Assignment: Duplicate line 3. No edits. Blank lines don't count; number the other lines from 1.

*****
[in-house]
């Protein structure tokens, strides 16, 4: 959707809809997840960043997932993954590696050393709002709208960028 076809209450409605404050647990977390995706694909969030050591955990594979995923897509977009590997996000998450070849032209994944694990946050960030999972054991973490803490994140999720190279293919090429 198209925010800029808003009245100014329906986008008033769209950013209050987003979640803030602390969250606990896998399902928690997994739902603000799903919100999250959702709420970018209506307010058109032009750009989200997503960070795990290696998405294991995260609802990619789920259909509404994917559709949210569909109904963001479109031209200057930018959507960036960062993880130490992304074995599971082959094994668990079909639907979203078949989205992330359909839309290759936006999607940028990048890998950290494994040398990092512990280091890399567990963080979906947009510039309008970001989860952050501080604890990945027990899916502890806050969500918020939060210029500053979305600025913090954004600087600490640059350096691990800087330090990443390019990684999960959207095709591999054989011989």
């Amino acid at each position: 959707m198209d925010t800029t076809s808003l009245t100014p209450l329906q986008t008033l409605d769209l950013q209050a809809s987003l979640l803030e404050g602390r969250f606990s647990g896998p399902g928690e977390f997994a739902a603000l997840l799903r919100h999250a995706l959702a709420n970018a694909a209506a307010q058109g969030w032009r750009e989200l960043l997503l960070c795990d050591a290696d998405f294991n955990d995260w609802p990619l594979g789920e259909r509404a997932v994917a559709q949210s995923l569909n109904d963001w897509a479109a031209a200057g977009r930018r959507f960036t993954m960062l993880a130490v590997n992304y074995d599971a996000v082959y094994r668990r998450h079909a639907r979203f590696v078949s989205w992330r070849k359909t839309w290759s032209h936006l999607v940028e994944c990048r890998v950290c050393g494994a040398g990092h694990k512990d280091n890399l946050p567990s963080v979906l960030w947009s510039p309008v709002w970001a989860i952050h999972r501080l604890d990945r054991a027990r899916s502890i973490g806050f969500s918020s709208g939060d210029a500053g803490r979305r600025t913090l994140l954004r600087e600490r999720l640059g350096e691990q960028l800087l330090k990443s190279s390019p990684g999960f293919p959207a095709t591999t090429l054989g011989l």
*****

């Amino acid at each position: 959707m198209d925010t800029t076809s808003l009245t100014p209450l329906q986008t008033l409605d769209l950013q209050a809809s987003l979640l803030e404050g602390r969250f606990s647990g896998p399902g928690e977390f997994a739902a603000l997840l799903r919100h999250a995706l959702a709420n970018a694909a209506a307010q058109g969030w032009r750009e989200l960043l997503l960070c795990d050591a290696d998405f294991n955990d995260w609802p990619l594979g789920e259909r509404a997932v994917a559709q949210s995923l569909n109904d963001w897509a479109a031209a200057g977009r930018r959507f960036t993954m960062l993880a130490v590997n992304y074995d599971a996000v082959y094994r668990r998450h079909a639907r979203f590696v078949s989205w992330r070849k359909t839309w290759s032209h936006l999607v940028e994944c990048r890998v950290c050393g494994a040398g990092h694990k512990d280091n890399l946050p567990s963080v979906l960030w947009s510039p309008v709002w970001a989860i952050h999972r501080l604890d990945r054991a027990r899916s502890i973490g806050f969500s918020s709208g939060d210029a500053g803490r979305r600025t913090l994140l954004r600087e600490r999720l640059g350096e691990q960028l800087l330090k990443s190279s390019p990684g999960f293919p959207a095709t591999t090429l054989g011989l």